Robbie Henshaw handed Ireland an RBS 6 Nations fitness boost as Connacht thrashed Enisei-STM 47-5 to book a European Challenge Cup quarter-final at Grenoble. Brive’s resistance forced Newcastle to raise the level again, only for Hammersley to provide the match-winning riposte. Gloucester extended their record string of Challenge Cup victories to 15 by edging out Zebre 14-11 in Italy, booking a home quarter-final against Newport Gwent Dragons. Mark Atkinson could have been forgiven for expecting his second-half try to open the floodgates, but Gloucester needed fit-again Italy playmaker Kelly Haimona to miss a late penalty that would have secured a draw. Haimona also failed with a conversion shot after Dries van Schalkwyk’s late score had dragged Zebre back into the contest. In the end two second-half penalties from Billy Burns proved sufficient for Gloucester to complete a perfect pool-stage return. London Irish sneaked past Edinburgh to secure a quarter-final at Harlequins despite an inferior win record in the competition’s pool stages. A 31-17 bonus-point victory at Agen put Irish level on 17 points with Edinburgh in Pool Five, after the Scots lost out 34-23 at Grenoble. Grenoble had already topped the pool standings ahead of the final fixtures on Saturday night, but Irish pulled the rug out from underneath Edinburgh in the final throes of group action. Irish completed the round-robin stage with just three wins to Edinburgh’s four, but won out thanks to boasting the superior aggregate points haul in the two meetings between the teams in Pool Five. Edinburgh were left to rue a defeat in France that cost them a knockout stage berth and inflicted yet more misery after losing last year’s final 19-13 to Gloucester. Edinburgh led past the hour-mark, only for Gio Aplon’s late try brace to turn the tables. John Hardie and Will Helu claimed first-half tries for the Scots, with Sam Hidalgo-Clyne slotting two conversions and a penalty. Jonathan Wisniewski posted two penalties and converted Arnaud Heguy’s try to leave Edinburgh leading 17-13 at the break. Wisniewski and Hidalgo-Clyne slotted two penalties apiece in a tense third quarter, before Aplon’s two-try burst changed the entire qualification complexion. Luke Narraway, Tom Fowlie, Tom Smallbone and Fergus Mulchrone claimed the tries that handed London Irish their vital try bonus-point in their win at Agen. The visitors claimed a penalty try late on to seal their victory and safe passage to the last-eight, with Filipo Nakosi and Djalil Narjissi claiming scores for the hosts. Sale Sharks will host Montpellier in the other quarter-final, with both sides having already completed their pool-stage matches on Friday night. Matt Healy crossed twice, with Henshaw, Tiernan O’Halloran, Denis Buckley, Danie Poolman, Tom McCartney and Caolin Blade also on the scoresheet. Vitalii Orlov claimed the Siberian visitors’ solitary score, with Jurijs Baranovs’ 14th-minute yellow card sparking Connacht’s victory march. Simon Hammersley’s late second try secured Newcastle’s slender win over Brive, but was not enough to send the Falcons into the knock-out stages. Instead Dean Richards’ side stopped Brive progressing, in a stubborn performance at Kingston Park. Hammersley’s two tries bookended a gritty Newcastle showing, his second score securing the spoils but his third-minute opener helping the Falcons onto the front foot from the off. Tries from Alex Tait and Micky Young had Newcastle 23-3 to the good at the break, Craig Willis slotting a penalty and two conversions. Thomas Laranjeira’s penalty proved Brive’s only score of the half, but the Frenchmen hurtled back into the contest after the break. Nicolas Bezy and Poutasi Luafutu both crossed for Brive in the second half, with Laranjeira converting both and adding two penalties. Fit-again centre Henshaw claimed one of Connacht’s eight tries as Pat Lam’s side made the last-eight courtesy of their bonus-point victory – but also Newcastle Falcons’ 27-23 win over Brive. Battering-ram midfielder Henshaw had not featured since suffering a broken hand in November, but his timely return will boost Ireland boss Joe Schmidt’s Six Nations resources. Press Association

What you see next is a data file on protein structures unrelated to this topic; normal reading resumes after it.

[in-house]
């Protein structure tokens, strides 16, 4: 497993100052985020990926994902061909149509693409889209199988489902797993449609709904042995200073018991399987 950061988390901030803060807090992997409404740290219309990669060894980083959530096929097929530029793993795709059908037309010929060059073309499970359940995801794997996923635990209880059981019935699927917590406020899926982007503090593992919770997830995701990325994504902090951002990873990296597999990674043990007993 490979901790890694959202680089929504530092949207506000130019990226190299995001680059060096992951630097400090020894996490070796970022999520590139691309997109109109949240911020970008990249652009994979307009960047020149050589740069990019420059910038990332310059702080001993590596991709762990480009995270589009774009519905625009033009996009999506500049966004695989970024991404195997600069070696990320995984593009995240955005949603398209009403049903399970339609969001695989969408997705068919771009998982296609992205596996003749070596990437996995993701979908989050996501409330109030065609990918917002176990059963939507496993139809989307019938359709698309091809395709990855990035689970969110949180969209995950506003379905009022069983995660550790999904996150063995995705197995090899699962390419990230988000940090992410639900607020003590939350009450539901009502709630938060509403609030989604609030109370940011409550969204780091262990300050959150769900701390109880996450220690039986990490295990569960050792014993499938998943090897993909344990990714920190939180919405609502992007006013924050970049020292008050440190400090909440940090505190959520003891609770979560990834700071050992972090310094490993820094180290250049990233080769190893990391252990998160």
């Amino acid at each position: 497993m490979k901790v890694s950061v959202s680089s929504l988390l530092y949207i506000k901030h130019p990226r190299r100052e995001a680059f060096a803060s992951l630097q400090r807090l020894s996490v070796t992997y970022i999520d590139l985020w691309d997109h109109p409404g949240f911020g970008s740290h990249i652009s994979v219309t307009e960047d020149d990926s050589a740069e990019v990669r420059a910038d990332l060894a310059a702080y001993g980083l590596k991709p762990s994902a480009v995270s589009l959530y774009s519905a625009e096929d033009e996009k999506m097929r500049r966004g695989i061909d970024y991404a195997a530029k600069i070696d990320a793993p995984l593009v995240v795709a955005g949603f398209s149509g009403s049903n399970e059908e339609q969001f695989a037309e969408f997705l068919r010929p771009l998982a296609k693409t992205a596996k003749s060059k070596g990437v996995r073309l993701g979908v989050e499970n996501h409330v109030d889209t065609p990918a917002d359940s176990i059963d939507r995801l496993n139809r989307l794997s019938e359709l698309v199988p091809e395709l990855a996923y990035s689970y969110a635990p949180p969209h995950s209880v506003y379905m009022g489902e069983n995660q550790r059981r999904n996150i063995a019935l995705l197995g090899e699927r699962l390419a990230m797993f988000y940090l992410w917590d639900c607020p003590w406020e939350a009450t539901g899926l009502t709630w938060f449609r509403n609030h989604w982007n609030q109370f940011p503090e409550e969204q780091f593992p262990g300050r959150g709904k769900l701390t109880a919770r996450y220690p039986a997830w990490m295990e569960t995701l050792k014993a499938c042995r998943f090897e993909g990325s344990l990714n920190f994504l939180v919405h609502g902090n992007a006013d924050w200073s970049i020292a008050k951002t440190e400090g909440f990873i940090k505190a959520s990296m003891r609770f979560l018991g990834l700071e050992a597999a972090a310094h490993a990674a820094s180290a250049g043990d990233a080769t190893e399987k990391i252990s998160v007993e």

â€œNigeria is very happy with this appointment. It is a big plus for private football club owners in our country. Chief (Dr) Ifeanyi Ubah has done very well over the years and he very much deserves this appointment.â€œI am of the belief that he will justify the confidence reposed in him and bring his wealth of experience to bear in serving the committee,â€ Pinnick, who is a Member of the CAF Emergency Committee and is also President of the AFCON Organising Committee on which Ubah will serve, told NFF website yesterday.The AFCON, which started as a three-team tournament in 1957, is CAFâ€™s flagship championship, and will blossom into a one-month, 24-team tournament beginning from next yearâ€™s edition in Cameroon.NIGERIANS IN FIFA1) Mr. Amaju Pinnick (Member, Organizing Committee for FIFA Competitions)2) Justice Ayotunde Phillips (Member, FIFA Disciplinary Committee, Adjudicatory Chamber)3) Mallam Shehu Dikko (Member, FIFA Football Stakeholders Committee)NIGERIANS IN CAF1) Mr. Amaju Pinnick (Member, CAF Executive Committee; Member, CAF Emergency Committee; President, AFCON)2) Barr. Seyi Akinwunmi (Member, CAF Youth Competitions Committee)3) Mallam Shehu Dikko (Member, CAF Club Competitions and Club Licensing System Committee)4) Alh. Ibrahim Musa Gusau (Member, CHAN Organizing Committee)5) Alh. Yusuf Ahmed Fresh (Member, Technical and Development Committee)6) Chief Obinna Ogba (Member, CAF Beach Soccer and Futsal Committee)7) Dr. Peter Singabele (Member, CAF Medical Committee)8) Chief (Dr) Patrick Ifeanyi Ubah (Member, AFCON Organizing Committee)9) A. U. Mustapha, SAN (President, CAF Appeal Board)10) Mrs Chisom Ezeoke (Member, CAF Women Football Committee)11) Mr. Samson Adamu (Director of Competitions)Share this:FacebookRedditTwitterPrintPinterestEmailWhatsAppSkypeLinkedInTumblrPocketTelegram The impressive number of Nigerians appointed into important positions in world football since the emergence of Nigeria Football Federation (NFF) President Amaju Pinnick as CAF Executive Committee member 14 months ago increased by one yesterday after the Emergency Committee of the Confederation of African Football appointed the proprietor of leading Nigeria Professional Football League club, FC IfeanyiUbah, Dr Patrick Ifeanyi Ubah into the Organising Committee for the Africa Cup of Nations (AFCON).FC Ifeanyi Ubah is one of the first clubs in Nigeria to build its own football stadium from the scratch and Ubah, also the Chairman of Anambra State Football Association, has established a policy of attracting good hands in technical and playing realms, which has seen Brazilian coaches and players from other African countries serve the top club.The club also has a sustainable youth development programme, with young players who step up to the plate regularly promoted to the senior squad.